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By Laurent Martinez

I would like to share a hopeful story with you about an American Master Watchmaker working to achieve his lifelong dream.

For the past forty-five years, Don Loke has enjoyed a long and successful career as a professional master watchmaker and most recently has launched D Loke, his eponymous bespoke watch collection.

Loke’s deep watchmaking training and industry history has prepared him well for this most recent venture.

The watchmaker

Don Loke graduated in 1978 from the Bowman Technical School in Lancaster, Pennsylvania, and then worked with a master watchmaker in Meriden, Connecticut.

Master watchmaker Don Loke at his atelier in Connecticut .

After this experience, he went back to Bowman and took clock making courses to finally finish in 1984. After Lancaster, Loke attended WOSTEP, the Watchmakers of Switzerland Training and Educational Program, in Neuchâtel, Switzerland, where he graduated first in his class.

Learning from Masters

While he was at school he met Michel Parmigiani and Philippe Dufour—two master watchmakers and renowned personalities in the Swiss luxury watch industry.

This was just the beginning. Post-graduation, he was invited by Breguet and Jaeger-LeCoultre for training in Switzerland and became the official after-sale person for Breguet in the U.S. when it was still owned by Chaumet. He also worked for two years with Master Watchmaker Dennis Harmon, in Waterbury, Connecticut, after which he became Technical Director of movement maker ETA for the American market. Loke soon joined UTAC Americas (which distributed Audemars Piguet, Breguet, Bertolucci, and Girard-Perregaux) as its technical director.

During this time, Loke also learned from Master Watchmaker Daniel Roth in Switzerland, who taught him the ins-and-outs of the highly complex tourbillon mechanism. By the mid-1990s, Loke worked with prominent companies such as Sotheby’s, Christie’s, Gerald Genta, and Daniel Roth.

Loke served as U.S. representative for Parmigiani Fleurier in the U.S. for more than six years.

When Loke found out that Michel Parmigiani was striking out on his own, Loke reached out to his old friend and eventually became the U.S. representative for Parmigiani Fleurier for more than six years. Don even interacted with legendary horologist George Daniels, discussing his new escapement and the double-wheel escapement Loke eventually developed. After seven years, he turned the escapement into a Solidworks program.

George Daniels and Don Loke

High-level services

When Don Loke is not working on his own bespoke projects, he services incredible watches, ranging from minute repeaters to chronographs. He also restores intricate timepieces that require special attention, recreating parts from scratch to make identical versions of the original components. At the same time, he currently is in charge of the North American Service Center for Louis Moinet—a brand that makes exceptional watches that range between $80,000 and $350,000.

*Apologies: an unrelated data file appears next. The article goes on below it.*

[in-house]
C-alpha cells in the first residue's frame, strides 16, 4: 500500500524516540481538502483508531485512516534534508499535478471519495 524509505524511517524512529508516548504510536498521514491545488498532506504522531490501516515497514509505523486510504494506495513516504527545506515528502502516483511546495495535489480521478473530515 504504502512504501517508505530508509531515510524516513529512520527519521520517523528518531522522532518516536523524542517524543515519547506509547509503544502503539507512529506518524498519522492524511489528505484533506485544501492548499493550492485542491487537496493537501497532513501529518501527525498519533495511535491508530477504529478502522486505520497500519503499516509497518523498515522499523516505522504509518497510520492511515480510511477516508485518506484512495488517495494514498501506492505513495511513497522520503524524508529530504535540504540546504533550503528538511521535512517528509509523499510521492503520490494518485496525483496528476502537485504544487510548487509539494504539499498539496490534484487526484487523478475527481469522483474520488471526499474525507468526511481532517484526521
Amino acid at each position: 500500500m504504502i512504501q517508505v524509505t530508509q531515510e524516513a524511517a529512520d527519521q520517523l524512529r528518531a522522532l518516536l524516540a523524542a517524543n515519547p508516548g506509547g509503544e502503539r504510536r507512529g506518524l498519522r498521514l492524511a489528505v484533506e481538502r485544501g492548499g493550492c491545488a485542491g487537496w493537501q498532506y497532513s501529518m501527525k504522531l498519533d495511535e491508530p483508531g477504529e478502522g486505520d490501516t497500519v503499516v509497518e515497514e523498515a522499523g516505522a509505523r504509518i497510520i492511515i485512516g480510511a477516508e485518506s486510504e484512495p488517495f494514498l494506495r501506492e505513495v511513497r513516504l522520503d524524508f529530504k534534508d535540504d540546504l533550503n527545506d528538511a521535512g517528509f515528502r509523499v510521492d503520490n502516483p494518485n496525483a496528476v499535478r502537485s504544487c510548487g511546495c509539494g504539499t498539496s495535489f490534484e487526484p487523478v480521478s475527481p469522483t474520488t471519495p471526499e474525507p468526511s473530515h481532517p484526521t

Loke currently is in charge of the North American Service Center for Louis Moinet. Pictured is the Louis Moinet Memoris Red Eclipse.

As you can see, Loke’s specialty is working on high-complication timepieces and his passion for watches and watchmaking has only augmented over the decades. 

Own brand: D Loke

After all these years of dedicating his time to other brands and watches, Don Loke recently began to make eponymous bespoke watches. He established two shops. One is the “clean room” to house machinery for fine turnings, cuttings, wheel making, and pinion producing. He has a microscope for measuring, a guilloché machine with forty-two discs for dial decorating, and an oven for enameling.

Loke at his workshop.

This room is also where Don Loke stores his sketches, drawing, layouts, and 3D modeling. The other is the “dirty room” for more heavy type work. Prototyping takes place at his shops and production models are executed with CNC technology.

Loke’s guilloche machine.

Dress chronographs

The first D Loke watch model is a chronograph dress watch—an idea Don Loke stored in the back of his mind for decades—where the chronograph pushers are hidden from sight.

Inside the 5 ATM water-resistant titanium case is a dial with asymmetric sub-dials and ornately cut center hands resembling blades. The rich blue details on the dial change color depending on the light, and there’s a crown at 9 o’clock to rotate the inner timing bezel.

Two D Loke dress chronographs.

The limited edition D Loke dress chronographs run on chronometer-rated Concepto calibers, a hybrid Swiss movement based on the ETA Valjoux 7750.

The Concepto Cal. 8100 (quality 1) decorated movement regulated by Loke to chronometer standards.

The watches took six months from design to manufacturing, and while the watch is made in Switzerland, the quality control and finishing are done in the U.S. There are twenty-five examples of the white-dial version, twenty-five examples of the white dial (with a blue bezel) version, and 300 examples of the blue dial version.

Although the watches are currently only available for purchase directly from Don Loke, his goal is to be in stores like Manfredi Jewels or Betteridge.

D Loke dress chronograph on the wrist.

Second model

Loke is already working on his second watch model and is currently completing the prototype of a new lever escapement. At the heart of the watch will be a 100% proprietary movement, based on Don Loke’s design and technical drawings – his very own invention.